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Carbide inserts

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Kernbigo

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#1
I got a 9" south bend wide bed and im playing around with carbide inserts. It tough getting a good finish,was wondering what height to set the tool below center?
 

ttabbal

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#2
The tip of the tool should be on center. Try a deeper cut with inserts, they work better that way. They also work better at higher speeds than most older machines will run.

For light cuts on smaller lathes, HSS is the best way to go.
 

macardoso

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#3
What material. The specifics of the insert size, shape, and edge make a huge difference. 1/2" tooling?
 

Kernbigo

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#4
got it working i was bellow center , put it on center great finish. NOw i have to come up a parting tool for my new axa tool holder all i have is 11/16 too tall
 

Mitch Alsup

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#5
What kind of carbide inserts? What tool holders? what Tool holder holder?
I have found that CNMGs work well on the harder stuff but CCGTs work better on easier stuff (6061).
Nose radius versus movement per rotation makes a difference.
The proper rotational speed makes a difference.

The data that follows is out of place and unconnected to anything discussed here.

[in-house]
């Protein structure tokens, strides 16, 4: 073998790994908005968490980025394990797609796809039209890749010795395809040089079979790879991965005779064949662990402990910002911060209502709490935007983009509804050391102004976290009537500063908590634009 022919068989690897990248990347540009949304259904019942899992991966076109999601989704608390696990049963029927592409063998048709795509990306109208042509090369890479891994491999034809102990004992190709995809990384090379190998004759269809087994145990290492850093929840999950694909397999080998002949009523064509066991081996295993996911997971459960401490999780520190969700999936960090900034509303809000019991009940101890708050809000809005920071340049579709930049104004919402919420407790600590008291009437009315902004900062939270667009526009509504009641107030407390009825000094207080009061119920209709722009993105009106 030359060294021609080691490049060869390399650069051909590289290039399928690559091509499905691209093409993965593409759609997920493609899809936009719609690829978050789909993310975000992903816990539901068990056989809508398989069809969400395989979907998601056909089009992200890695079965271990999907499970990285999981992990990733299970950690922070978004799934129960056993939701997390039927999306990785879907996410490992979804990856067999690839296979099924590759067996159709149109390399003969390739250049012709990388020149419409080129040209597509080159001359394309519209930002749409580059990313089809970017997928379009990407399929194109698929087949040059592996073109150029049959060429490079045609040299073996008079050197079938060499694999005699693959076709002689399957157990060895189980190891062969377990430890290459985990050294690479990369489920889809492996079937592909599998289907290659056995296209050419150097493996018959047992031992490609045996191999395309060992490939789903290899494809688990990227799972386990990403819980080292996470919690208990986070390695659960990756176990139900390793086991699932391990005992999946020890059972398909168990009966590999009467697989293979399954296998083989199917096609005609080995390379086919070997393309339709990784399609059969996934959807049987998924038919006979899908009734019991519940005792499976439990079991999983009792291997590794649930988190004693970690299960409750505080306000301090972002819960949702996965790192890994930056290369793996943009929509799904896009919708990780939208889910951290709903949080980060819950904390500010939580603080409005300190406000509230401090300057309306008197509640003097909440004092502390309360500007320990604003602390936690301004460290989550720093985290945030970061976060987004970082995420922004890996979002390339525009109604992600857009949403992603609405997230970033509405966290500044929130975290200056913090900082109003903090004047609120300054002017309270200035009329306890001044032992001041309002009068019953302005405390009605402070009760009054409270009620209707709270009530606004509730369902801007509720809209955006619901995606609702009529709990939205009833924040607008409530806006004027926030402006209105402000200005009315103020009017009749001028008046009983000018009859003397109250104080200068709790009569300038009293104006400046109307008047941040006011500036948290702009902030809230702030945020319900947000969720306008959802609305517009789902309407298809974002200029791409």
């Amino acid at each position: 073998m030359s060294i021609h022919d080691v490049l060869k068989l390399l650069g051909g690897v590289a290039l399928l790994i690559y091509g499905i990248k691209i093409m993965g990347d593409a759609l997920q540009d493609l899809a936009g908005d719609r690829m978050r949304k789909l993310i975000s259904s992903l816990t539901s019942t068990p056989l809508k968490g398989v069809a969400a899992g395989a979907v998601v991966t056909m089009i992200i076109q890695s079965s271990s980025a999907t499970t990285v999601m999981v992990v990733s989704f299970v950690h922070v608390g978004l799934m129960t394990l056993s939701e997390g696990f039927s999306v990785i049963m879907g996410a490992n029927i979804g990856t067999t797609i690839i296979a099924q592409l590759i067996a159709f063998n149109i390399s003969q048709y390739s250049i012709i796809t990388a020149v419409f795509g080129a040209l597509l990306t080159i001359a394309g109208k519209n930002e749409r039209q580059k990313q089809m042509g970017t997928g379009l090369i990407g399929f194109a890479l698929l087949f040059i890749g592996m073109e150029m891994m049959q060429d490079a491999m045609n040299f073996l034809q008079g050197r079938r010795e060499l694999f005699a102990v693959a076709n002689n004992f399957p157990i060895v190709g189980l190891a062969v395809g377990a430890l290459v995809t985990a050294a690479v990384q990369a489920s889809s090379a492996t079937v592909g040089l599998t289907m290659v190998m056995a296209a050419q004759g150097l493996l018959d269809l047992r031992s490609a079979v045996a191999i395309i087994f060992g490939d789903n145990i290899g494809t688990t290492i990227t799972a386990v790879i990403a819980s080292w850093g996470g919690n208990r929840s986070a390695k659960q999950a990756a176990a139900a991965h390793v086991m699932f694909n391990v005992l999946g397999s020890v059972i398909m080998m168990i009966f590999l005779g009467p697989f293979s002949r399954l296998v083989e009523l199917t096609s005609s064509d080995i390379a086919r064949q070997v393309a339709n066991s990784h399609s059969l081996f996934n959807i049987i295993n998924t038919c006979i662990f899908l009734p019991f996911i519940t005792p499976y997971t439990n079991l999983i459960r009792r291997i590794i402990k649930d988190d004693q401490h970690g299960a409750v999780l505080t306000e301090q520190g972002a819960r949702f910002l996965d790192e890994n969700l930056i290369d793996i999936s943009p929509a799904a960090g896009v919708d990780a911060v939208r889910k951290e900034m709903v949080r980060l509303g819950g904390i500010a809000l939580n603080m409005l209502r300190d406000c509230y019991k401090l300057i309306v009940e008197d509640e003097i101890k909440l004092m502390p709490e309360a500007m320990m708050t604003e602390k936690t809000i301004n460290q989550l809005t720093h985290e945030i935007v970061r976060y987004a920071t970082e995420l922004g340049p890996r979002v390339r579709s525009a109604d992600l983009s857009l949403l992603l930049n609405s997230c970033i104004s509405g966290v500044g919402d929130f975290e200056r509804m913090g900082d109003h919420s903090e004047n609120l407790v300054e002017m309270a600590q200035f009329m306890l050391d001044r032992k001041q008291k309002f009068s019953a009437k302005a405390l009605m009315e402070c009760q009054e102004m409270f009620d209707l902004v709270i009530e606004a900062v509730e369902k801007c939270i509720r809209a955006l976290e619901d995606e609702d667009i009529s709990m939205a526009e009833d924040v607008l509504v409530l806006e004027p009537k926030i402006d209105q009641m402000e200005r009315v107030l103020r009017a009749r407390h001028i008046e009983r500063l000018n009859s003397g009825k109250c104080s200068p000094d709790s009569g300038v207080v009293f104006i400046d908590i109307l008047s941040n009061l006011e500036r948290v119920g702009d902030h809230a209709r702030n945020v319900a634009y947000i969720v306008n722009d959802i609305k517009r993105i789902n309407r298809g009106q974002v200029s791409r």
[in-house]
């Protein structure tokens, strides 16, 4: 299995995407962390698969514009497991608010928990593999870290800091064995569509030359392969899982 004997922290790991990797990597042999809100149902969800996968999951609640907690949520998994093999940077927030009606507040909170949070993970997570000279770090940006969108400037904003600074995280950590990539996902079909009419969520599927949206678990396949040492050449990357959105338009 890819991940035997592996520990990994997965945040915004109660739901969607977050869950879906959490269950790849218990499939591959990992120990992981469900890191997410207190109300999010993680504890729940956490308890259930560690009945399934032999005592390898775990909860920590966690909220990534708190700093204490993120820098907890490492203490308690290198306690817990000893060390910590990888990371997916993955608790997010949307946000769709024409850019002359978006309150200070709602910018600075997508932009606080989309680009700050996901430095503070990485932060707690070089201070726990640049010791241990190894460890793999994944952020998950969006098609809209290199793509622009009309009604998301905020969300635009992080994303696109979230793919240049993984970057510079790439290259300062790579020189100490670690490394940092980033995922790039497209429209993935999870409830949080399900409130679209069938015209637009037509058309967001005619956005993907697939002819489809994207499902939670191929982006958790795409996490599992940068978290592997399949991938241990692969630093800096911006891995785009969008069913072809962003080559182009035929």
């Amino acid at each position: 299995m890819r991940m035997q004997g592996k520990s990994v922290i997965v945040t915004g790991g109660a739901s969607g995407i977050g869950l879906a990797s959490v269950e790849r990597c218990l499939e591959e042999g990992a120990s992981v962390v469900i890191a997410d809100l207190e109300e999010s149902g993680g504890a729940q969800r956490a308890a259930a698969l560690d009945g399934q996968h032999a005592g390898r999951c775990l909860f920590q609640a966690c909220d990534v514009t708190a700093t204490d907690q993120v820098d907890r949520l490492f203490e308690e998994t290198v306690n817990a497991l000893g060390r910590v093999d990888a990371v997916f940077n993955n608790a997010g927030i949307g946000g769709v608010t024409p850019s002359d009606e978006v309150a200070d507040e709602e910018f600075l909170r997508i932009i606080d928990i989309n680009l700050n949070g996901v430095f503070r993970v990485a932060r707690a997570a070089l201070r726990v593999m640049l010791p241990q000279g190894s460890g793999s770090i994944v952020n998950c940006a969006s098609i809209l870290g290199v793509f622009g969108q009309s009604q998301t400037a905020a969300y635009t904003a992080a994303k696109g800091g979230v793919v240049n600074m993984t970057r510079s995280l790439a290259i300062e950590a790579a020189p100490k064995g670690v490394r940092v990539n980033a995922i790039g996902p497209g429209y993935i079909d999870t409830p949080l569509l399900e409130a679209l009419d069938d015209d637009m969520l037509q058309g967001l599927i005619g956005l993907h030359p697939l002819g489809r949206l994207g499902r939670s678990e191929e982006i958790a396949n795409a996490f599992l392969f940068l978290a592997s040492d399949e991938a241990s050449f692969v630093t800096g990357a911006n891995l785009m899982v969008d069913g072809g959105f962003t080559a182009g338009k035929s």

The gumminess of the material makes a big difference.
So many variables.
 

Janderso

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#6
For a newbie/hobby guy like me, the insert world is a vast and uncertain terrain.
I have some, I like HSS the best.
You'll get it, there is a perfect insert for everything you will ever cut. It's just a matter of finding the right one for the material and SFPM.
$$$$$$$$$$ :):):):)
Listen to these smart guys.
 

P. Waller

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#7
Place the tool close to center (+- .010") being exactly on center is less important then many imply unless parting to 0.000 in X

Aside from parting to 0.000 I set tool height with a 1/16" reading ruler from the lathe ways, this has never failed me.

Choose an insert for the material that you are turning and the speed at which you need to produce the parts on time.
Turn the stock at the speeds recommended by the insert manufacturer. If they last increase it.
Feed at the rate suggested by the manufacturer. If they last increase it.
All inserts will have suggested SFM, DOC and feed rates printed on the packaging so start there and adjust either up or down.

If you are not turning the part fast enough or have a wobbly machine your results will tend to be poor, wick it up and have at it.
 

MarkM

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#8
I think being on centre is quite important to get the proper shear on the tool. In lesser materials you may get away with being off centre but parting could turn in to a bad day real fast . Parting is one operation where all conditions should be met. It could take out not just your cutting tool but a whole lot more. Being off centre here with the power feed on could be disaster. Tool decides to rub and does not cut as being fed. Now climbs material then digs in and crash there goes your tool at the least. I d start parting with no power feed until you are confident in your tooling. Pay lots of respect to parting! Usually half your speed and even lower at times.
 
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